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All Posts Tagged With: "Smithsonian"

The Olsen 1913 Liberty Head Nickel to be Auctioned by Heritage on Platinum Night at FUN in January

Coin World has reported that The Olsen specimen 1913 Liberty Head nickel, the most famous of five known specimens, will be auctioned by Heritage on Platinum Night at the 2010 FUN Sale in Orlando in January.

olsen_1913_liberty_nickelThe coin is graded Proof-64 by NGC.  It has the distinction of being the only 1913 Liberty Head nickel ever handled by B. Max Mehl, who made it a centerpiece of his lifelong advertising campaign. It was also briefly owned by Egyptian King Farouk. When the set of five 1913 nickels was broken up in the 1940s, the Olsen specimen was sold first to James Kelly and then to Fred Olsen, whose name it has kept ever since.

The Olsen specimen was featured on “The $100,000 Nickel” episode of Hawaii Five-O soon after it broke the record for the most expensive coin ever sold in 1972. During the episode, the “star” coin is stolen by a thief and spends much of the episode passing from hand to hand as the human stars of the program look for it. The coin’s price doubled to $200,000 when it was purchased by Superior Galleries in 1978. It has been resold on several occasions since then, most recently fetching $3 million in June of 2004.

The 1913 Liberty Head  Nickel is one of the most famous US coins. With only 5 made,  it is truly a remarkable coin. Liberty Head nickels dated 1913 first came to the attention of the numismatic community in 1920. All five were in the possession of Samuel Brown, a numismatist who attended the American Numismatic Association’s annual convention and displayed the coins there. Brown had previously placed an advertisement in The Numismatist in December 1919 seeking information on these coins and offering to pay $500 for each. Ostensibly, the coins had been purchased as a result of this offer. However, Samuel Brown had been a Mint employee in 1913, and many numismatic historians have concluded that he was responsible for striking the coins himself and then removing them from the Mint. Official records from the Mint do not record any Liberty Head nickels produced in 1913, However, that in and of itself is not conclusive sice record keeping at the US Mint was somewhat lax and there are many examples of coins that exist today that lack official records of their coinage. (more…)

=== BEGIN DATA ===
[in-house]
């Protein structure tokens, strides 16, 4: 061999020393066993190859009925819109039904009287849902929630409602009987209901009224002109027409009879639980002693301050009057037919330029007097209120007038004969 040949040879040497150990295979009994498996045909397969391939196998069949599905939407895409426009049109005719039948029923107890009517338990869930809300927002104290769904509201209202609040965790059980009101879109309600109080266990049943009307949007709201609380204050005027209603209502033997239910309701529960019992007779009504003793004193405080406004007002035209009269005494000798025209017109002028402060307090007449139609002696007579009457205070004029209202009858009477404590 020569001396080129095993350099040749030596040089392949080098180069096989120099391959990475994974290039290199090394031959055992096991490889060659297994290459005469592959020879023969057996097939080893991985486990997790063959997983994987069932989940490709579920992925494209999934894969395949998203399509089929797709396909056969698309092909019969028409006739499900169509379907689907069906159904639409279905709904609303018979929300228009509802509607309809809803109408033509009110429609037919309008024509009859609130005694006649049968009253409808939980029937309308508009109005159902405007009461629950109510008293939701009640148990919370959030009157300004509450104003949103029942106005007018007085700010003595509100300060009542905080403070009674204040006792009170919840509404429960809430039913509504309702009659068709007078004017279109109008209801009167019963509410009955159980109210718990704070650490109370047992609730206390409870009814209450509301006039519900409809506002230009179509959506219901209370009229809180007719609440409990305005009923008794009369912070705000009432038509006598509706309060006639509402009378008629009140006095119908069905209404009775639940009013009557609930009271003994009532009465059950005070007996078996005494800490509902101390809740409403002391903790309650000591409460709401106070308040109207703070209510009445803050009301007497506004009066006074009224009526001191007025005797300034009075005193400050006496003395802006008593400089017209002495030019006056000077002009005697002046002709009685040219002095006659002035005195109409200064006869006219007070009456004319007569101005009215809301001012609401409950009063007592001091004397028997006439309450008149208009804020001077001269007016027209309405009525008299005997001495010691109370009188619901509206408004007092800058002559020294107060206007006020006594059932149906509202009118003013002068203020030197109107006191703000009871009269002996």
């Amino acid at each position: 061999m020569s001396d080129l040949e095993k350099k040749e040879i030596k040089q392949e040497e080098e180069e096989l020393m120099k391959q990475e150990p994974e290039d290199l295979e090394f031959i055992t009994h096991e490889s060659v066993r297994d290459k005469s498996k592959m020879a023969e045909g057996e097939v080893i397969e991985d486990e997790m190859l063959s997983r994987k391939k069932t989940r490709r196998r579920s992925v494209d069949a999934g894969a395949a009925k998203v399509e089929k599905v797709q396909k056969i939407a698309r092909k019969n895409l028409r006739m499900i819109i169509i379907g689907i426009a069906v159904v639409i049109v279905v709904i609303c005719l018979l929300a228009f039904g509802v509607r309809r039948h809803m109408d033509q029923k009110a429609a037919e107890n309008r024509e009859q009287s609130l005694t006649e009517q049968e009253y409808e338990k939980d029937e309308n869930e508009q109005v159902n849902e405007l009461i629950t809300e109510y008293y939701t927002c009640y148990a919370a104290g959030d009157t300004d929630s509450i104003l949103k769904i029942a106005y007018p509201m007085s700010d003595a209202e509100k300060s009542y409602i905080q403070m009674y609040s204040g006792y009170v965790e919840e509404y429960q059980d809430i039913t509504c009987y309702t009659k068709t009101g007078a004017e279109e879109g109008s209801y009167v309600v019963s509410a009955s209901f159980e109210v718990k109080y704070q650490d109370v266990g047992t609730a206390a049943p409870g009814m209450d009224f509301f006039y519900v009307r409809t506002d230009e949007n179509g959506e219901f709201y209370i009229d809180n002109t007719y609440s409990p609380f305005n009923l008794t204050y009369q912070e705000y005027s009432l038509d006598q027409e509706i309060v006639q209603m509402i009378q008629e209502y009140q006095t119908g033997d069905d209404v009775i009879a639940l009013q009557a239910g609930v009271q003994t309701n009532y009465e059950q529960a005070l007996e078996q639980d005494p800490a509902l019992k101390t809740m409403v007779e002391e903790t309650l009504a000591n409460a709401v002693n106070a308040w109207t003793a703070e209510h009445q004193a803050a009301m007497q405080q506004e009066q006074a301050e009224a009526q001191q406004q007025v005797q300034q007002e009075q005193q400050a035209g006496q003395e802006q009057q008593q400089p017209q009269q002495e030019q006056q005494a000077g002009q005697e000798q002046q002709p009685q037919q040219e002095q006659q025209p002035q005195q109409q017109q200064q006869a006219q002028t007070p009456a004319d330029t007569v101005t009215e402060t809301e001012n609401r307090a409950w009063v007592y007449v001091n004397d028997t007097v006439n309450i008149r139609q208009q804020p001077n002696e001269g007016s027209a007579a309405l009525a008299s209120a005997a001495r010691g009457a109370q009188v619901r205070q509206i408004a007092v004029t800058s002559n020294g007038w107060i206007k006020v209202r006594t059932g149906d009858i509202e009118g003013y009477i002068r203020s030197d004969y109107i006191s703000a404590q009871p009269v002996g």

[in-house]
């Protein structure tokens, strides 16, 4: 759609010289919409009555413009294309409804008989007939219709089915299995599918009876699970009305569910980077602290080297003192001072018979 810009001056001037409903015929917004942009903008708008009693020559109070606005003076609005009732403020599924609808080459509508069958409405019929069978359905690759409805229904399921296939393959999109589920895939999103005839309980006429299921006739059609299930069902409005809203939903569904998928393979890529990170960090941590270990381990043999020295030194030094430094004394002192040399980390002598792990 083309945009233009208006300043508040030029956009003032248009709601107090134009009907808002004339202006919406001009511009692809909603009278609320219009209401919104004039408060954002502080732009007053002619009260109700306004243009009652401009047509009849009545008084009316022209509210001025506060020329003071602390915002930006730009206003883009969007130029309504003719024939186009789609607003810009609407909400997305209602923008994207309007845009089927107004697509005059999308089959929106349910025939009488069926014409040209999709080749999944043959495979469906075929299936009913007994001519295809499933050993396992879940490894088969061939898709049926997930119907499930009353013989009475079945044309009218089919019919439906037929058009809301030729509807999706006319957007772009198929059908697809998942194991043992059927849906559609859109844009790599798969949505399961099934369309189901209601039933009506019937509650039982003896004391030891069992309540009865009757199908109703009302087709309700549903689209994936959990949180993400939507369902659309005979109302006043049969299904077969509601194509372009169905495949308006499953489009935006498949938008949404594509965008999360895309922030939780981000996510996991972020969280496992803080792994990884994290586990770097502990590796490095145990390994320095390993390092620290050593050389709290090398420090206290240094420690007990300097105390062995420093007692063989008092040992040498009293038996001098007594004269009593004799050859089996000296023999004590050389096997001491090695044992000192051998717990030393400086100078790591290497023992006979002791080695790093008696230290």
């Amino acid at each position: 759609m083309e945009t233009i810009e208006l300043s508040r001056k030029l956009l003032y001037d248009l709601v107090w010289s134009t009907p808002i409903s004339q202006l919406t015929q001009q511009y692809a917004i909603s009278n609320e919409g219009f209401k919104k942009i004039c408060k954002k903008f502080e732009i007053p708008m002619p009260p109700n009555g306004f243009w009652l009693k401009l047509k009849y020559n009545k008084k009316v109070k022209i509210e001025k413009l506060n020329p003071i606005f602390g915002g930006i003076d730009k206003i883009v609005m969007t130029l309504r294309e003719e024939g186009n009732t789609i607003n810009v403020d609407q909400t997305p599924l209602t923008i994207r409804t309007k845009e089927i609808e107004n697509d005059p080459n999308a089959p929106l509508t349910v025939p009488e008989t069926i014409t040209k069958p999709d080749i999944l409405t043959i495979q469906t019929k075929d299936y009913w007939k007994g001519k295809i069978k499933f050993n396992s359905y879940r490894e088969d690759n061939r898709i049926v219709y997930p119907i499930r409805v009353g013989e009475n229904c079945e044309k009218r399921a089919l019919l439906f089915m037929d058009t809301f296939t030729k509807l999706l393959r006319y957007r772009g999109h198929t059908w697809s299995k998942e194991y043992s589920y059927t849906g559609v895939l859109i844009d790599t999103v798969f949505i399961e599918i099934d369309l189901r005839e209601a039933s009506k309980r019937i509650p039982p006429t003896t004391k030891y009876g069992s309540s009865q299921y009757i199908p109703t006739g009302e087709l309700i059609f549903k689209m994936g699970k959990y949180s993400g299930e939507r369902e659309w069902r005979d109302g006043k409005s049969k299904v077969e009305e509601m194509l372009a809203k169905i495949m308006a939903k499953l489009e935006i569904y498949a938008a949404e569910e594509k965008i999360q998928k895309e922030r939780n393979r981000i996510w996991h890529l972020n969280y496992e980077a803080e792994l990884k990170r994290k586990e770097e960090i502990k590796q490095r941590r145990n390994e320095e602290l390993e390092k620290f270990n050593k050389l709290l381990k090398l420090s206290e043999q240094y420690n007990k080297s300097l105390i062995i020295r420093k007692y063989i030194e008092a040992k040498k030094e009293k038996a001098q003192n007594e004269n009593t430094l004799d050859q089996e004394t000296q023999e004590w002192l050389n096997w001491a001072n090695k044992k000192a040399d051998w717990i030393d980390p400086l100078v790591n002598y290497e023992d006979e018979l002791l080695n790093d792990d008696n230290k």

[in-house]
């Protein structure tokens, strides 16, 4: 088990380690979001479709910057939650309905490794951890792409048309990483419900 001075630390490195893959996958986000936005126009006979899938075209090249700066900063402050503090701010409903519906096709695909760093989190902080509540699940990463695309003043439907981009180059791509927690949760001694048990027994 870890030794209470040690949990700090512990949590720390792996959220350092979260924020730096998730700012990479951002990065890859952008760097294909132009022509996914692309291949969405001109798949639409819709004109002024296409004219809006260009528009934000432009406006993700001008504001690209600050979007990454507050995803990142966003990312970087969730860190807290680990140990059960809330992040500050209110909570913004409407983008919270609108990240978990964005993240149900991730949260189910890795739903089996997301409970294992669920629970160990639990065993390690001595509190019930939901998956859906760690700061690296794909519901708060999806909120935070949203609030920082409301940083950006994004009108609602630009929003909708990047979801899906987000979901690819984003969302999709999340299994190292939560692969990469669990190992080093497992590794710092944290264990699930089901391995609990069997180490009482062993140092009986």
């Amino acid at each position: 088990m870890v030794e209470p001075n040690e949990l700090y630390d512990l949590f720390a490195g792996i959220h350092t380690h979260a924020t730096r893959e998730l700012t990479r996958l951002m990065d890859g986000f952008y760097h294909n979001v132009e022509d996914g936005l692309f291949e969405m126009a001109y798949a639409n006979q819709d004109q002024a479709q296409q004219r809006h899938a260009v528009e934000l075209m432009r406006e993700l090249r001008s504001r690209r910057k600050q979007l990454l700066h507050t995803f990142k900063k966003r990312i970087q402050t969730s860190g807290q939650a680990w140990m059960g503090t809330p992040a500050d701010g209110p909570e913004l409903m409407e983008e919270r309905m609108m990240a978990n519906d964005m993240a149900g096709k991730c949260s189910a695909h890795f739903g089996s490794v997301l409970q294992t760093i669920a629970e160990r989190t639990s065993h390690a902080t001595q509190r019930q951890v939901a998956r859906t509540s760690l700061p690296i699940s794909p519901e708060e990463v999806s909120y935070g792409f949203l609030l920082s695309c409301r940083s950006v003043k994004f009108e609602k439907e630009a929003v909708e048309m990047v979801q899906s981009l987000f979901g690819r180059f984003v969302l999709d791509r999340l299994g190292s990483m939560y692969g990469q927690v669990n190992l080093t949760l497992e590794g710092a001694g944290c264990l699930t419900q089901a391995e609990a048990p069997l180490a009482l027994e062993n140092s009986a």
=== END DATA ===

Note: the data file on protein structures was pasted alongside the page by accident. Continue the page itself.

Stunning Smithsonian Coins Exhibit in PCGS Video

The acclaimed, new traveling exhibition of the Smithsonian’s National Numismatic Collection, “Good as Gold – America’s Double Eagles,” now can be seen on a free, new video available online courtesy of Professional Coin Grading Service.

pcgs_jim_hughes_101909The 7 minute program is on PCGS’ home page at www.PCGS.com. By clicking the full screen option, viewers get can get an up close ‘n’ personal with some of America’s greatest numismatic gold rarities that were exhibited for the first time together outside of Washington, D.C. at the American Numismatic Association’s World’s Fair of Money convention in Los Angeles, August 5 – 9, 2009.

“This stunning exhibition will be displayed at the next three ANA spring and summer conventions. We created this video in cooperation with the Smithsonian and made it available on our web site so that everyone can enjoy seeing and learning about these amazing coins whenever it is convenient to do so,” said Don Willis, PCGS President.

Jim Hughes, Associate Curator of the National Numismatic Collection, gives viewers a “private tour” describing and showing on camera many of the 20 historic coins in the exhibit.
One part of the Smithsonian exhibit.

Highlights include an 1849 pattern Liberty Double Eagle, the first $20 denomination coin struck by the United States Mint during the early days of the California Gold Rush, and two of the Smithsonian’s three 1933 Saint-Gaudens Double Eagles, representing the last year of production.

Hughes describes the 1849 pattern as “probably the highlight of highlights of the Smithsonian collection.”

The videos also shows examples from the exhibit of branch mint gold pieces as well as territorial and private gold coins, such as Clark, Gruber & Co. of Denver, Baldwin & Co. of San Francisco, and Mormon gold pieces struck in Salt Lake City. (more…)